An Analysis of the Signalman as the Nineteenth Century Supernatural Short Story Lamb To the Slaughter

Last Updated: 20 Dec 2022
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'The Signalman,' is a nineteenth century supernatural short story. 'Lamb to the Slaughter,' is a twentieth century crime short story. Both have a twist in the tale. In this essay I will look at how the authors create and maintain a sense of suspense throughout the texts.

Roald Dahl was born in Wales in 1919. He was educated at a boarding school for boys. His harsh treatment there led him in later life to write stories of cruelty and revenge. ' Lamb to the Slaughter,' is a fine example of this. It opens in a house in suburban America. You know it is set in America as Dahl refers to the Police Station as a "Precinct," and also to the death penalty. The setting has a composed feeling and is described as being "tranquil." Dahl goes out of his way to make it as innocent as possible. Everything is almost too relaxed, so indirectly tension has already been created. Throughout the text the description is kept as minimal as possible. Much is left to the reader's imagination. I believe this is because the twentieth century reader has access to many more media forms than the nineteenth century reader. For example, if you can associate what you see on television with an object in a book the author doesn't need to describe it. The nineteenth century reader wouldn't have had access to these media forms so there is a lot more description in 'The Signalman.'

The story is written in third person narrative although it has a lot of direct speech. This gives a sense of observing the two main characters, Mary and Patrick Maloney. Throughout the story there is no description of Mary Maloney. I believe this is so that the reader can create his or her own image of Mary. Dahl starts to build up the suspense when you read how Patrick does "An unusual thing." This adds a lot of tension. Although ultimately this is a crime story there is an element of black comedy, and also a heavy use of irony, which is the use of words to convey the opposite of their literal meaning. One of the best examples of irony is when the detectives are looking for the murder weapon. One detective says to the other it's probably "right under our very noses," The irony being that it is. One of the main similarities between this and 'The Signalman,' is that both highlight violent deaths.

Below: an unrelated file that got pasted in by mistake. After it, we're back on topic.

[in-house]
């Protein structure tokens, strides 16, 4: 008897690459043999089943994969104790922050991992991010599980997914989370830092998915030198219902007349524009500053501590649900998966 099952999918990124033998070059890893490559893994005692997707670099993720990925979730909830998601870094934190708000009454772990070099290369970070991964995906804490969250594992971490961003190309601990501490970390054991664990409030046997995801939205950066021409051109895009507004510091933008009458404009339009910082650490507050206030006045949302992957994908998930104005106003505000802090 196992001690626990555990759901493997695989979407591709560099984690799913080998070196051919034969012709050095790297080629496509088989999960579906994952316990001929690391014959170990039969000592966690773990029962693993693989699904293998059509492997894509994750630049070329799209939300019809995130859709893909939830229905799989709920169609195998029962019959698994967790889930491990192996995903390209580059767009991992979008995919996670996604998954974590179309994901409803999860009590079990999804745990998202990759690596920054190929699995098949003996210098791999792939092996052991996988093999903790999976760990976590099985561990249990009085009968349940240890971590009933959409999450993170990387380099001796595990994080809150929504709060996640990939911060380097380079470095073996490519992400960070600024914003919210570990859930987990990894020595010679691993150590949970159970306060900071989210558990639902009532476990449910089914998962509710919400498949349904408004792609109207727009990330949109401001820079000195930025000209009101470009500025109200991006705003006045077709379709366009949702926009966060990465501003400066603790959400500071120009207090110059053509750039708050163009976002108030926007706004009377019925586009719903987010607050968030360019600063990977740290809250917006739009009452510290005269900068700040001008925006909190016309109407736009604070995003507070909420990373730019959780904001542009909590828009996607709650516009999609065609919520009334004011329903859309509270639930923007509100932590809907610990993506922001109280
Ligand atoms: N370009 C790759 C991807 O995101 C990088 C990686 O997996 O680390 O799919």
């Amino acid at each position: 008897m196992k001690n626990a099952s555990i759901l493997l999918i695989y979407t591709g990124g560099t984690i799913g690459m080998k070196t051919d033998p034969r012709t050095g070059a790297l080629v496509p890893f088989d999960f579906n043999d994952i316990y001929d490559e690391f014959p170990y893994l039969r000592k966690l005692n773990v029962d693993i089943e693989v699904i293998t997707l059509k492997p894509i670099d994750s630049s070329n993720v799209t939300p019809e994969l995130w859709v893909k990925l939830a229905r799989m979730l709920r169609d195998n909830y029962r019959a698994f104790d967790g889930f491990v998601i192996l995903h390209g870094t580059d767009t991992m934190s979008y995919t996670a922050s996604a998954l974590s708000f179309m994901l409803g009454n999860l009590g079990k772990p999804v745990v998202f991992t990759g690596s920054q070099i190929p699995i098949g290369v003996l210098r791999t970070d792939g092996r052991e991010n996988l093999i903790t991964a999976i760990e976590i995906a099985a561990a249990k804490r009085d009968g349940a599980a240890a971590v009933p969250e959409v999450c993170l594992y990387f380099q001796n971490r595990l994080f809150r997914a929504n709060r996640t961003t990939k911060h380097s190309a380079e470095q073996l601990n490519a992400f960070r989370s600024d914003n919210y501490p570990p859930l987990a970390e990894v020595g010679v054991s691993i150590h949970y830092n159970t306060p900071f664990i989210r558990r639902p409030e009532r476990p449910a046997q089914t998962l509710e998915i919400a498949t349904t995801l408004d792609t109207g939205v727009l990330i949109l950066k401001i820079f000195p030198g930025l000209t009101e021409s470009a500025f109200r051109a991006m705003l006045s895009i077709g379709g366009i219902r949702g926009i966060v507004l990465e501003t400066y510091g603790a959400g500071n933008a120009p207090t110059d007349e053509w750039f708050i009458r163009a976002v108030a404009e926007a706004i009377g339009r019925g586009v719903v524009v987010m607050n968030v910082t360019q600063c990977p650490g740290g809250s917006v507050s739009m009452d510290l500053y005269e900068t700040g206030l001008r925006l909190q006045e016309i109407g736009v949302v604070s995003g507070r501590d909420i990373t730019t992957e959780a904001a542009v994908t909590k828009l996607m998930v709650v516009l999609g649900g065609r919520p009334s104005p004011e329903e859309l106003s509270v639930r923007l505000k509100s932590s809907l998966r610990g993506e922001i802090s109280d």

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'The Signalman,' is a short story written by Charles Dickens in the nineteenth century. At this time England was going through a lot of changes. It was the industrial revolution. Among the new technologies was the creation of the railway system. This story is Dickens way of expressing his doubts and possibly his fear of these changes. Despite there being over a hundred years between when the two stories were written, there are still similarities. One of these is the way the authors feature death. An example of how Dickens uses death to sustain suspense throughout the story is the death of strangers. The two characters in 'The Signalman,' are both strangers to the reader. We don't even learn their names. This could have been because they were working class men.

At the time it was written, it was considered there was no need to. As a consequence of their anonymity the risk is always there that they could die. This adds to the suspense greatly. The setting doesn't have the cosy feeling that Dahl gave. It is lonely and isolated throughout and is described as being "clammy," and, "unusual." This supernatural setting helps too create a lot of tension. The only character description in the text, is that of the signalman, and it doesn't paint a pretty picture. He is described as being "foreshortened," and, "shadowed." This certainly isn't a description of a 'normal person,' and some tension is created. The style of writing and the use of first person narrative, gives the reader a sense that they could be the narrator as a pose to observing him. The twist in the tale occurs at the end. It is completely unexpected that the signalman might die so it comes as a shock to the reader.

One of the major similarities is the influence the author's upbringings have on their writing. This is very apparent in both the texts. Other similarities include the violent deaths of main characters and tension being used to keep the reader in suspense.

Both stories were easy to read. My personal favourite was 'Lamb to The Slaughter.' I didn't like Dickens use of description. I think he over used it and the text became more of a chore to read. I preferred the way Dahl used black comedy and irony to create tension.

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An Analysis of the Signalman as the Nineteenth Century Supernatural Short Story Lamb To the Slaughter. (2022, Dec 20). Retrieved from

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